Having aired that important grievance, there's still a lot for the casual viewer to sit back and enjoy. As any fan of the Real Housewives of Atlanta franchise knows, the city has a flair all its own, and a compelling mix of cosmopolitan and Southern charm. And on Married to Medicine, there's something decidedly Atlanta-esque about Quad declaring Toya and Kai to be "too treacherous. After all, birds of a feather all flock together." These ATL ladies also give the Beverly Hills gals a run for their money in terms of eye-popping jewels and teetering heels. At this point, there must be a lengthy audition process to get on these shows that culminates in having to down four glasses of white wine and pretend to chase an upset friend while wearing red-soled, Christian Louboutin stilettos.

If you're in the market for fiery and sometimes nonsensical scenes — nothing to be ashamed of! — then Mariah and Quad certainly deliver. Kari can also bring the crazy, illustrated during her "at home" scene with her husband, in which she parades her pale, sinewy body around in a negligee at dinnertime for reasons that remain unclear.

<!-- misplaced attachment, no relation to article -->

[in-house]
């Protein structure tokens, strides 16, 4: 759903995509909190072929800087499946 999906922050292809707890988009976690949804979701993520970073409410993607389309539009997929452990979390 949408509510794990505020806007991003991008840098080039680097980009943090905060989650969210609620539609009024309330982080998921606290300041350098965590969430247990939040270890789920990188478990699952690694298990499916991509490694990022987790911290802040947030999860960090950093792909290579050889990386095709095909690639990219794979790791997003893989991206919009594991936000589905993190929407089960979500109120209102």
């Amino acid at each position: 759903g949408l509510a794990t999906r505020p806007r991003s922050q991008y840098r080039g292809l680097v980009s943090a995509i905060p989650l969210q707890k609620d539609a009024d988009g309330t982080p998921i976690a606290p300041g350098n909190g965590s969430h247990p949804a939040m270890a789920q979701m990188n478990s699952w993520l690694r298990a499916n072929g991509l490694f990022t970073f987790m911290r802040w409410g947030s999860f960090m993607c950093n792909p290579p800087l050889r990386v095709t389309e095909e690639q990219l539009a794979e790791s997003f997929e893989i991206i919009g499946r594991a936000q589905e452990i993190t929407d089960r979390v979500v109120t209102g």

But here's the real hope for Married to Medicine: That Dr. Jackie and Dr. Simone get to be more than token doctors and show the audience what it's like to be a successful black female physician in a profession dominated by white men. While they may not have the off-the-bat lunacy of Quad, their lives are genuinely interesting and something that hasn't found a home on reality television yet. The great question is whether they'll have to stir up the drama or be stirred into it to get more time in front of those cameras.

More reality show drive-bys...

Jessica Jardine is from Northern California and has written for The Onion's A.V. Club, FILTER, BUST, Backstage, and Metromix.com. She is also a performer at the Upright Citizens Brigade Theatre in Los Angeles and owns a Calico Persian cat named Beyoncé.